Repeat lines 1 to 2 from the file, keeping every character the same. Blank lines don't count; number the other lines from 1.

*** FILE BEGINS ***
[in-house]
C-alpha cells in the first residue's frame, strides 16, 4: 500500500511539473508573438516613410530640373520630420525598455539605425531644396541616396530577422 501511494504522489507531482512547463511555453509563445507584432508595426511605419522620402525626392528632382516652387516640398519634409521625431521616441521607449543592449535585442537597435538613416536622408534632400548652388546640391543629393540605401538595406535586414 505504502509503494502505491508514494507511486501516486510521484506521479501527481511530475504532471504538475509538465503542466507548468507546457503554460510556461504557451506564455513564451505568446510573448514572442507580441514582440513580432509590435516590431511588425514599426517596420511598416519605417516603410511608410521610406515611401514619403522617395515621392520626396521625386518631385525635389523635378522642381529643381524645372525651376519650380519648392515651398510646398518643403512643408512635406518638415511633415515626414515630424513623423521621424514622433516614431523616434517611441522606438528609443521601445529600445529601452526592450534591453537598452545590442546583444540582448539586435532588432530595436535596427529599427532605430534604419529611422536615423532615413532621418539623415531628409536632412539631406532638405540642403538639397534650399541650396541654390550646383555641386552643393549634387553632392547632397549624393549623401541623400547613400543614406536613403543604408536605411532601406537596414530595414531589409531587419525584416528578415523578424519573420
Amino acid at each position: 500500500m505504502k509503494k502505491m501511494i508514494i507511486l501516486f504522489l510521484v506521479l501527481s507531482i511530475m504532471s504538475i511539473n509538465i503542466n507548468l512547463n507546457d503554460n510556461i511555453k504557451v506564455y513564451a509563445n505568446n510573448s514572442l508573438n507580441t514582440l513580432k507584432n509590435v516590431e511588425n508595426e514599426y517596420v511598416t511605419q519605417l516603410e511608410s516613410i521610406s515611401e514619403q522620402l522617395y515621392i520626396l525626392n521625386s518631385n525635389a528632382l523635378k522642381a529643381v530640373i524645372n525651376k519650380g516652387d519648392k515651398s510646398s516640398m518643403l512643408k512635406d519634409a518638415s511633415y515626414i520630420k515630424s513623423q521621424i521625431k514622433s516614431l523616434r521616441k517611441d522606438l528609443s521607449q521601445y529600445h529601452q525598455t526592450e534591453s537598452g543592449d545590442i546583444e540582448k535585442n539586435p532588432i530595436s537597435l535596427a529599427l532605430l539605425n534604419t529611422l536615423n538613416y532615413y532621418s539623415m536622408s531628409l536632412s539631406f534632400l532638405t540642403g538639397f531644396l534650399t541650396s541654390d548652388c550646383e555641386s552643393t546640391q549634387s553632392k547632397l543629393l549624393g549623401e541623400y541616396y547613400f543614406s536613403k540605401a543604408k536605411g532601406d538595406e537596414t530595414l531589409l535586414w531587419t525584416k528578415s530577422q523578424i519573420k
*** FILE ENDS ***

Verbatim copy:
[in-house]
C-alpha cells in the first residue's frame, strides 16, 4: 500500500511539473508573438516613410530640373520630420525598455539605425531644396541616396530577422 501511494504522489507531482512547463511555453509563445507584432508595426511605419522620402525626392528632382516652387516640398519634409521625431521616441521607449543592449535585442537597435538613416536622408534632400548652388546640391543629393540605401538595406535586414 505504502509503494502505491508514494507511486501516486510521484506521479501527481511530475504532471504538475509538465503542466507548468507546457503554460510556461504557451506564455513564451505568446510573448514572442507580441514582440513580432509590435516590431511588425514599426517596420511598416519605417516603410511608410521610406515611401514619403522617395515621392520626396521625386518631385525635389523635378522642381529643381524645372525651376519650380519648392515651398510646398518643403512643408512635406518638415511633415515626414515630424513623423521621424514622433516614431523616434517611441522606438528609443521601445529600445529601452526592450534591453537598452545590442546583444540582448539586435532588432530595436535596427529599427532605430534604419529611422536615423532615413532621418539623415531628409536632412539631406532638405540642403538639397534650399541650396541654390550646383555641386552643393549634387553632392547632397549624393549623401541623400547613400543614406536613403543604408536605411532601406537596414530595414531589409531587419525584416528578415523578424519573420